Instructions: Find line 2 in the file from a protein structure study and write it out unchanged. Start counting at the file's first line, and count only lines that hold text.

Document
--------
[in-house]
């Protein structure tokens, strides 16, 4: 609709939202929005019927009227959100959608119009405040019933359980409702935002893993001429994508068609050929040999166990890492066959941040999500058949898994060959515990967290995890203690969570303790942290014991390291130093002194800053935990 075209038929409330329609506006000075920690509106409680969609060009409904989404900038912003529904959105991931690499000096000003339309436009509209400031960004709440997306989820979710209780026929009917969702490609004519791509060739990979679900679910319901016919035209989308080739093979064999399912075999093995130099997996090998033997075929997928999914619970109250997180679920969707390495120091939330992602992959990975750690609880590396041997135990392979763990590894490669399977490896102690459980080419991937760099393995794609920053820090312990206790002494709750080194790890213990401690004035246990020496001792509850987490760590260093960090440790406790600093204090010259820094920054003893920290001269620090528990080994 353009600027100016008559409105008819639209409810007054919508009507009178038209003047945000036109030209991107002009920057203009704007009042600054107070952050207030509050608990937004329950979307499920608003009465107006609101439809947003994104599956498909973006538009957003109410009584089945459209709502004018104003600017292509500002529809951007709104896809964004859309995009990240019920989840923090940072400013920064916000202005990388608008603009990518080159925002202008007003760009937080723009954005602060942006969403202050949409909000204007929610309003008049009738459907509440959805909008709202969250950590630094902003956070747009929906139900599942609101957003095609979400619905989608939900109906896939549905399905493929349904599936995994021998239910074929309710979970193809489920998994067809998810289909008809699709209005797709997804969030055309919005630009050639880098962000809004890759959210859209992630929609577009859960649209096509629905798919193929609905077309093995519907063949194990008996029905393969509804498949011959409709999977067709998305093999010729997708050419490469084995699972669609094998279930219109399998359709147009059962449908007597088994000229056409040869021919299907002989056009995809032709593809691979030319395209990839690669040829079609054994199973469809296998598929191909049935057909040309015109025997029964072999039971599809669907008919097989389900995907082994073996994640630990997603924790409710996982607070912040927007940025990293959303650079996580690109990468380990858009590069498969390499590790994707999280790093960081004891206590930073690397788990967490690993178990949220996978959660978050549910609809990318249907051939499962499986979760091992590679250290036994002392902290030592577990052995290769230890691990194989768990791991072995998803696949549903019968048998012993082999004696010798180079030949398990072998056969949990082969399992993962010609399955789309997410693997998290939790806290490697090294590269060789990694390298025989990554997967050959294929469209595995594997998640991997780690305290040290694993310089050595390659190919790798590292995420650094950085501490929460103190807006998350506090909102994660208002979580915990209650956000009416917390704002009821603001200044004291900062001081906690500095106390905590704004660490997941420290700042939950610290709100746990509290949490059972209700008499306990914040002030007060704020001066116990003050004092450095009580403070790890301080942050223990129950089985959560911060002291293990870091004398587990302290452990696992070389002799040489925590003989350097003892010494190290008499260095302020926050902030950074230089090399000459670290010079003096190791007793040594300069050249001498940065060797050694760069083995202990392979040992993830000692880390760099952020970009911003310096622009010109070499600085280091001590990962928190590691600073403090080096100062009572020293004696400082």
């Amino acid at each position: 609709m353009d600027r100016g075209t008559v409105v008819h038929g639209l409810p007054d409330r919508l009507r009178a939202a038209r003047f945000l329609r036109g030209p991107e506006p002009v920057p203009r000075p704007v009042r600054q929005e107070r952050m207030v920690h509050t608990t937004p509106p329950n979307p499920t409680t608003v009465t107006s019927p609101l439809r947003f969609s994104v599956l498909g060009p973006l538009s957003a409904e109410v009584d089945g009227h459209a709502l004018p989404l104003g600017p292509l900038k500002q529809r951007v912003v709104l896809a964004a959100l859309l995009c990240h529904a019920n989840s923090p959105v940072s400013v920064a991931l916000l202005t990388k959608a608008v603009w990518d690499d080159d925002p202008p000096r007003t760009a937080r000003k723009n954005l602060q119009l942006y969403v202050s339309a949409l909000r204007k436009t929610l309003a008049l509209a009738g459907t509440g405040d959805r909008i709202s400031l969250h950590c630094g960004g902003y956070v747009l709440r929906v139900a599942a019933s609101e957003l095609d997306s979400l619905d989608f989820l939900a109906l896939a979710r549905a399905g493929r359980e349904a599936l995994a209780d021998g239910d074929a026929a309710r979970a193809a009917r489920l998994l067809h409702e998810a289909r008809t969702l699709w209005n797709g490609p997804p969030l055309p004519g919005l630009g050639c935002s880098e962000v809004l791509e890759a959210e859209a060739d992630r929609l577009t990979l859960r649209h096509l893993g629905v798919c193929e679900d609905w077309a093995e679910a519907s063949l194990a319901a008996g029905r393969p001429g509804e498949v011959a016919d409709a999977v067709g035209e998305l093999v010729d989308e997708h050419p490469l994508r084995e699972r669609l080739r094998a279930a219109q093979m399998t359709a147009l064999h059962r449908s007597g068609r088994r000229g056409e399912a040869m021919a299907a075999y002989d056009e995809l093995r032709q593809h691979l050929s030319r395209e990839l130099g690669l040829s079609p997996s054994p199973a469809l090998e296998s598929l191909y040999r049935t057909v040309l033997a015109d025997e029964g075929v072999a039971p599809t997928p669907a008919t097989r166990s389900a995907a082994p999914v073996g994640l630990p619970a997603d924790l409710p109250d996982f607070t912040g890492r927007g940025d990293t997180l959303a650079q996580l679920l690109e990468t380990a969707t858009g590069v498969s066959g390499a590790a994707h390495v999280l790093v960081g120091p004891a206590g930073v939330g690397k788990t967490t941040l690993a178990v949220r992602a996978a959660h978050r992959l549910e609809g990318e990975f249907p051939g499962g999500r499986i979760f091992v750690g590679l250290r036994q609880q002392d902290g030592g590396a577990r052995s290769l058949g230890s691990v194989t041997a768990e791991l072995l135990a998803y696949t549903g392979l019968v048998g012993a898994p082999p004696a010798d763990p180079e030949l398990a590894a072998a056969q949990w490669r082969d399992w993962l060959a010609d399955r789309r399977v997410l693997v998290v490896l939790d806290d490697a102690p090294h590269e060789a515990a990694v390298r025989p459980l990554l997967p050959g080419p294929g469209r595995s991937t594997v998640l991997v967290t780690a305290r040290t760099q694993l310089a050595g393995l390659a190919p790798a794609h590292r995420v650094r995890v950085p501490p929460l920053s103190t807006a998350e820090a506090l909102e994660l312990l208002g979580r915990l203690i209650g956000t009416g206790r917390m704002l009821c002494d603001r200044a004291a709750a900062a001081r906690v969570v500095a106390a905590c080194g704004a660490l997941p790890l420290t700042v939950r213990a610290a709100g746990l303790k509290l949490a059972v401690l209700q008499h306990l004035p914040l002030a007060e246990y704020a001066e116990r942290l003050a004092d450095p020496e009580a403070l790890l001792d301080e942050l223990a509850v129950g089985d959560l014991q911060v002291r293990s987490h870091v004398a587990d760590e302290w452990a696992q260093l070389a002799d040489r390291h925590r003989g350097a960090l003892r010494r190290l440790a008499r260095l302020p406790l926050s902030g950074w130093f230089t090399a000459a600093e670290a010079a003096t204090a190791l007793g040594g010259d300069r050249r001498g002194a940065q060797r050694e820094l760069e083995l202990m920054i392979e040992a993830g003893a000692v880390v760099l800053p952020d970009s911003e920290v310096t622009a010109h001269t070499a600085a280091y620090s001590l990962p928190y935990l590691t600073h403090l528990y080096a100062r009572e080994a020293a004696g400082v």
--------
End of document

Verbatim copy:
């Protein structure tokens, strides 16, 4: 609709939202929005019927009227959100959608119009405040019933359980409702935002893993001429994508068609050929040999166990890492066959941040999500058949898994060959515990967290995890203690969570303790942290014991390291130093002194800053935990 075209038929409330329609506006000075920690509106409680969609060009409904989404900038912003529904959105991931690499000096000003339309436009509209400031960004709440997306989820979710209780026929009917969702490609004519791509060739990979679900679910319901016919035209989308080739093979064999399912075999093995130099997996090998033997075929997928999914619970109250997180679920969707390495120091939330992602992959990975750690609880590396041997135990392979763990590894490669399977490896102690459980080419991937760099393995794609920053820090312990206790002494709750080194790890213990401690004035246990020496001792509850987490760590260093960090440790406790600093204090010259820094920054003893920290001269620090528990080994 353009600027100016008559409105008819639209409810007054919508009507009178038209003047945000036109030209991107002009920057203009704007009042600054107070952050207030509050608990937004329950979307499920608003009465107006609101439809947003994104599956498909973006538009957003109410009584089945459209709502004018104003600017292509500002529809951007709104896809964004859309995009990240019920989840923090940072400013920064916000202005990388608008603009990518080159925002202008007003760009937080723009954005602060942006969403202050949409909000204007929610309003008049009738459907509440959805909008709202969250950590630094902003956070747009929906139900599942609101957003095609979400619905989608939900109906896939549905399905493929349904599936995994021998239910074929309710979970193809489920998994067809998810289909008809699709209005797709997804969030055309919005630009050639880098962000809004890759959210859209992630929609577009859960649209096509629905798919193929609905077309093995519907063949194990008996029905393969509804498949011959409709999977067709998305093999010729997708050419490469084995699972669609094998279930219109399998359709147009059962449908007597088994000229056409040869021919299907002989056009995809032709593809691979030319395209990839690669040829079609054994199973469809296998598929191909049935057909040309015109025997029964072999039971599809669907008919097989389900995907082994073996994640630990997603924790409710996982607070912040927007940025990293959303650079996580690109990468380990858009590069498969390499590790994707999280790093960081004891206590930073690397788990967490690993178990949220996978959660978050549910609809990318249907051939499962499986979760091992590679250290036994002392902290030592577990052995290769230890691990194989768990791991072995998803696949549903019968048998012993082999004696010798180079030949398990072998056969949990082969399992993962010609399955789309997410693997998290939790806290490697090294590269060789990694390298025989990554997967050959294929469209595995594997998640991997780690305290040290694993310089050595390659190919790798590292995420650094950085501490929460103190807006998350506090909102994660208002979580915990209650956000009416917390704002009821603001200044004291900062001081906690500095106390905590704004660490997941420290700042939950610290709100746990509290949490059972209700008499306990914040002030007060704020001066116990003050004092450095009580403070790890301080942050223990129950089985959560911060002291293990870091004398587990302290452990696992070389002799040489925590003989350097003892010494190290008499260095302020926050902030950074230089090399000459670290010079003096190791007793040594300069050249001498940065060797050694760069083995202990392979040992993830000692880390760099952020970009911003310096622009010109070499600085280091001590990962928190590691600073403090080096100062009572020293004696400082």